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The Renaissance and English Writers
The Renaissance refers to the extremely broad European cultural movement characterized by a flowering of art and literature. Although it began in fourteenth-century Italy, the movement did not have much influence in English literature until the reign of Elizabeth I (1558 to 1603), which marked a new sophistication and sensibility in poetry and drama. Writers such as Edmund Spencer and Philip Sidney began this revolution in poetry, while Christopher Marlowe and Thomas Kyd were among the first pioneers in the new dramatic verse form that came to a height with the plays of William Shakespeare.
With the introduction of printing technology, lyric poetry became widely available to all classes for the first time, and this is one of the reasons that Elizabethan writing was not confined to the court. In the plays, which people of all types could see in the theaters in London's South Bank, graceful and innovative writing in iambic pentameter (a verse form in which each line has five iambs, or feet, of two syllables each) was combined with drama containing a broad range of realistic human emotions.
Poetry and drama—including Shakespeare's later tragedies—continued to develop rapidly after Elizabeth's death in 1603 and the ascension of James I of Scotland. Poets began to divide into two main new camps: the ‘‘Sons of Ben,’’ who imitated Ben Jonson's direct language intended to get closer to meaning, and the ‘‘metaphysical poets’’ (chiefly John Donne), who were characterized (unfairly, in Eliot's and others' views) by long and complex comparisons taken to the extreme. By the 1650s, Milton's technical genius to manipulate language marked the beginning of the Restoration period in 1660.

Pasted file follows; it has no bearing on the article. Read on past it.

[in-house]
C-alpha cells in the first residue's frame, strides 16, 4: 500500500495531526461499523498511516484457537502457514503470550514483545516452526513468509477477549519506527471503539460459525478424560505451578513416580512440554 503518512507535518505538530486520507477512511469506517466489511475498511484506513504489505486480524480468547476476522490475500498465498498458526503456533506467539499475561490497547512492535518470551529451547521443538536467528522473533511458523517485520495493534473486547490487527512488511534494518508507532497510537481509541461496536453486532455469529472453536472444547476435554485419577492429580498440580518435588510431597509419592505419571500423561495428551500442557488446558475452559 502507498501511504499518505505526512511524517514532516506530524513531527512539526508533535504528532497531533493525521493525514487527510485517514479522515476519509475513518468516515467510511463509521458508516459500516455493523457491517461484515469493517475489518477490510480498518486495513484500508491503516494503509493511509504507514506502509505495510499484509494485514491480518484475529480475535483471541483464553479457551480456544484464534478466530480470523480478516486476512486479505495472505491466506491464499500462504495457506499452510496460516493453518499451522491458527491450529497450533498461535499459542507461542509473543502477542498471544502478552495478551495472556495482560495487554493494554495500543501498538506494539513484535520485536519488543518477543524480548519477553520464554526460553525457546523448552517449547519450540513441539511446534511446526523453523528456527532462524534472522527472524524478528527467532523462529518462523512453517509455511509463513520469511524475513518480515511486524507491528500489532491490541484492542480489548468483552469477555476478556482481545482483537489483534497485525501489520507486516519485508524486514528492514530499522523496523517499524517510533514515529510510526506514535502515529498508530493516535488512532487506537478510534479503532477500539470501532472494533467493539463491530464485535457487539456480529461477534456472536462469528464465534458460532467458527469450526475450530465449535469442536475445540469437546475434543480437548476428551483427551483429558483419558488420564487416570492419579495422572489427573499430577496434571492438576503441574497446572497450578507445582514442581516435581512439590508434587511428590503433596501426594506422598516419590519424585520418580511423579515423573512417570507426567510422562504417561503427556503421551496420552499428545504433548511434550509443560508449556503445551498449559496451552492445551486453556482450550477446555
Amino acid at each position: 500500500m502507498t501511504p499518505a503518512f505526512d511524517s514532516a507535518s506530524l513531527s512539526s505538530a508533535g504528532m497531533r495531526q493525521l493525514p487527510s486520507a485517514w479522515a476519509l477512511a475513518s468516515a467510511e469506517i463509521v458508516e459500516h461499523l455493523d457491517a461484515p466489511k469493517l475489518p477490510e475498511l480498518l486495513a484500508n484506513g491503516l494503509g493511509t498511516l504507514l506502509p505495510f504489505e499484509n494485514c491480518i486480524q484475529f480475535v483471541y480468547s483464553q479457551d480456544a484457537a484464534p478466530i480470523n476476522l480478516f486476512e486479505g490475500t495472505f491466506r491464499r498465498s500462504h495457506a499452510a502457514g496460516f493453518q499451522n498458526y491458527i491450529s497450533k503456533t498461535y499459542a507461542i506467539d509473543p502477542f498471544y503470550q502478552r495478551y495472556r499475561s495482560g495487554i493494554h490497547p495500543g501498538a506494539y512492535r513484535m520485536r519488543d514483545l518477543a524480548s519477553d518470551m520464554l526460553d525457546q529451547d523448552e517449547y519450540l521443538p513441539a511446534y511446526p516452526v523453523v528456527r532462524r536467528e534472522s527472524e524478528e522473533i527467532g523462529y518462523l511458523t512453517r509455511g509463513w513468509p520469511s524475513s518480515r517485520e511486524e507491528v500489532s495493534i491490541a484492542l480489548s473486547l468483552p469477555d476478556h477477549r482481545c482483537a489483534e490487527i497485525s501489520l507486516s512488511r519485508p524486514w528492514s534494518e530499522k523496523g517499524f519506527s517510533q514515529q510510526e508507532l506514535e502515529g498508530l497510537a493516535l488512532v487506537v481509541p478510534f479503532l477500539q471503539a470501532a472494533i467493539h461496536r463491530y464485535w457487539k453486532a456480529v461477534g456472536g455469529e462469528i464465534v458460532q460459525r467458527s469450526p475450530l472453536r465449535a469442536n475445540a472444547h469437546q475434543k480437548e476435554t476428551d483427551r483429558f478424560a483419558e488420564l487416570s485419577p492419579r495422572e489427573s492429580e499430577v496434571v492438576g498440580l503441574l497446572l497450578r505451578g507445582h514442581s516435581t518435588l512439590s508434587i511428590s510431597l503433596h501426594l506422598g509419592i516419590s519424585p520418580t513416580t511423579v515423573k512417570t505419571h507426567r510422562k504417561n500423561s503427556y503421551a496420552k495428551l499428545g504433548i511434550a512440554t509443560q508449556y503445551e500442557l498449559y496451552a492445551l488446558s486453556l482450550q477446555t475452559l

The other historical period of vital importance to Selected Essays, 1917-1932 is the one immediately before Eliot's own. Chiefly important to Victorian literature are three main elements: the Industrial Revolution, the growth of the British Empire, and the fierce intellectual movement stressing moral self-consciousness. These combined to form a number of like-minded writers, particularly novelists, who wrote "realist" fiction attempting to display the actual social conditions of the time, often with moral judgments about social and political issues.
Victorian literature is also characterized, however, by the growing counterculture that exploded in the 1890s. Critics such as Walter Pater argued vehemently with eminent Victorian social and critical writers such as Matthew Arnold (although Eliot argues that Pater and Arnold are of the same philosophical disposition without knowing it). But Victorian values did not completely break down until the modernist movement of the early twentieth century.
Modernism is generally considered to have coincided with World War I, which caused drastic changes to a variety of assumptions and ways of thinking. Many modernist writers, feeling that they could no longer express themselves in old forms, responded with experimental techniques that borrowed from a variety of other movements, most notably postimpressionism (which dealt with a simplification of form in the visual arts) and naturalism (which dealt with a deterministic universe involving a brutal struggle for individual survival). Most important to modernism in fiction was James Joyce's effort to deal with a multiplicity of viewpoints that lead to an "epiphany," or sudden moment of truth and understanding. In poetry, modernism was influenced by Eliot's own poetry, with modernist poems often reflecting the spiritual decadence of Eliot's ‘‘The Waste Land.’’